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The burden of proving the case rests with the appellant when a cheque is returned due to a different signature: Madras High Court

The burden of proving the case rests with the appellant when a check is returned due to a different signature is upheld by the Madras High Court in the case of S. Ashok Kumar v. S. Boopal through Justice P. Velmurugan.

FACTS OF THE CASE

A case involving a violation of Section 138 of the Negotiable Instruments Act filed in this case. An alleged violation of Section 138 of the Negotiable Instruments Act, 1881, was the subject of a complaint. The respondent was found guilty of an offence under Section 138 of the NI Act by a judicial magistrate.

The argument put up by the appellant was that the respondent had borrowed Rs 90,000 from him and, in order to pay back the loan, had issued a check, which the bank returned with the endorsement “drawers signatures different.”

JUDGEMENT

Bench noted that in response to the appellant’s statutory notice, the respondent claimed to have disputed the execution of the check. Another key element was that the appellant failed to establish that they had conducted business with the respondent.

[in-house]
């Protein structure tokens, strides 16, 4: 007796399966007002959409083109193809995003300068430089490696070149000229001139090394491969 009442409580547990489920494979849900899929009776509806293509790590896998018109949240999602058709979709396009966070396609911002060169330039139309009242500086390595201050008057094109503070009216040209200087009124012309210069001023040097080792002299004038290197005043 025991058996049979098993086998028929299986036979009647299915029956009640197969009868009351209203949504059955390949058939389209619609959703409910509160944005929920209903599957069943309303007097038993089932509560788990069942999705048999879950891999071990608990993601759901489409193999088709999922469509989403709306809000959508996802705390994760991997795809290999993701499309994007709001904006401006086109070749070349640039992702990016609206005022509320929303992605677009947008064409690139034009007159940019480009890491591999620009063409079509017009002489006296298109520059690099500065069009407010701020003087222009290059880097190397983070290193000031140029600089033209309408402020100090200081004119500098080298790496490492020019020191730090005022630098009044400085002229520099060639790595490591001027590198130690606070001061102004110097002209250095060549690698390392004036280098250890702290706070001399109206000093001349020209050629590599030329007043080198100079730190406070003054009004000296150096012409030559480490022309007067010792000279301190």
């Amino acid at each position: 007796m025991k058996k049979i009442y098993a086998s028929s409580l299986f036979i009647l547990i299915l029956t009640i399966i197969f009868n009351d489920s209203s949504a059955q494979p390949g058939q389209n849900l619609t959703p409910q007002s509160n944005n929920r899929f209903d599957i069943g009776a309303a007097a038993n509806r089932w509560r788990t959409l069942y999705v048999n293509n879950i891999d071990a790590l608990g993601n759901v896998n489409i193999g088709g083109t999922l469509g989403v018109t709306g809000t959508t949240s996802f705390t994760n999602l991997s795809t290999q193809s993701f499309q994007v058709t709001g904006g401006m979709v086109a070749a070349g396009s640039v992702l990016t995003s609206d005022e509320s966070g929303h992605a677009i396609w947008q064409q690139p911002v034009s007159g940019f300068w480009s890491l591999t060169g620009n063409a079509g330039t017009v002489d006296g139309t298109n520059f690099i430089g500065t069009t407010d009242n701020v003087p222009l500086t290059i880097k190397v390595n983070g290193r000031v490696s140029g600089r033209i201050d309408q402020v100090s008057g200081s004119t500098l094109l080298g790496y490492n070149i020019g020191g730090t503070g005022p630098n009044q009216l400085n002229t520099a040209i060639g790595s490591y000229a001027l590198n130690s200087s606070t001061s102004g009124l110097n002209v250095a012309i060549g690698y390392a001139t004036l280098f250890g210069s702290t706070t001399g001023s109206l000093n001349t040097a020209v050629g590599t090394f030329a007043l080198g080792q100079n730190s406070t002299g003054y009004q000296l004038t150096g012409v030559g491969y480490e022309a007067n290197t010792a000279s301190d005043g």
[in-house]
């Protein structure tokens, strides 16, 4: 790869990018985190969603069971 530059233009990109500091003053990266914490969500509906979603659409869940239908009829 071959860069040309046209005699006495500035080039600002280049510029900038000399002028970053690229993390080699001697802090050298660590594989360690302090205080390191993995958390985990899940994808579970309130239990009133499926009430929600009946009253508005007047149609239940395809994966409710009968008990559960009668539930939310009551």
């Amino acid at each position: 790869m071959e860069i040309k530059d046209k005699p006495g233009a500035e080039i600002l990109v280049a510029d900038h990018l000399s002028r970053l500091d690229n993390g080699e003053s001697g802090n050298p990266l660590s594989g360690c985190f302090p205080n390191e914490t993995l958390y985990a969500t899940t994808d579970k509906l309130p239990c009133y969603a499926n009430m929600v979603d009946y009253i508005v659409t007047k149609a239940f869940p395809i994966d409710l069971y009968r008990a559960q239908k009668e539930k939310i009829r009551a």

The High Court stated that the burden of proving the case rests with the appellant when a check is returned due to a different signature. If the appellant has not demonstrated this, the presumption under Sections 118 and 139 of the Negotiable Instruments Act can be drawn, and the accused must disprove the presumption that there is no legally binding contract.

As a result, in the current case, the complainant was unable to prove that the respondent had cashed the check and borrowed money. As a result, the court did not find any perversity in the appeal court’s ruling, and the bench did not discover any compelling reasons or circumstances that warranted overturning the conviction.

Given the aforementioned information, the criminal appeal was rejected.

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JUDGEMENT REVIEWED BY NISHTHA GARHWAL

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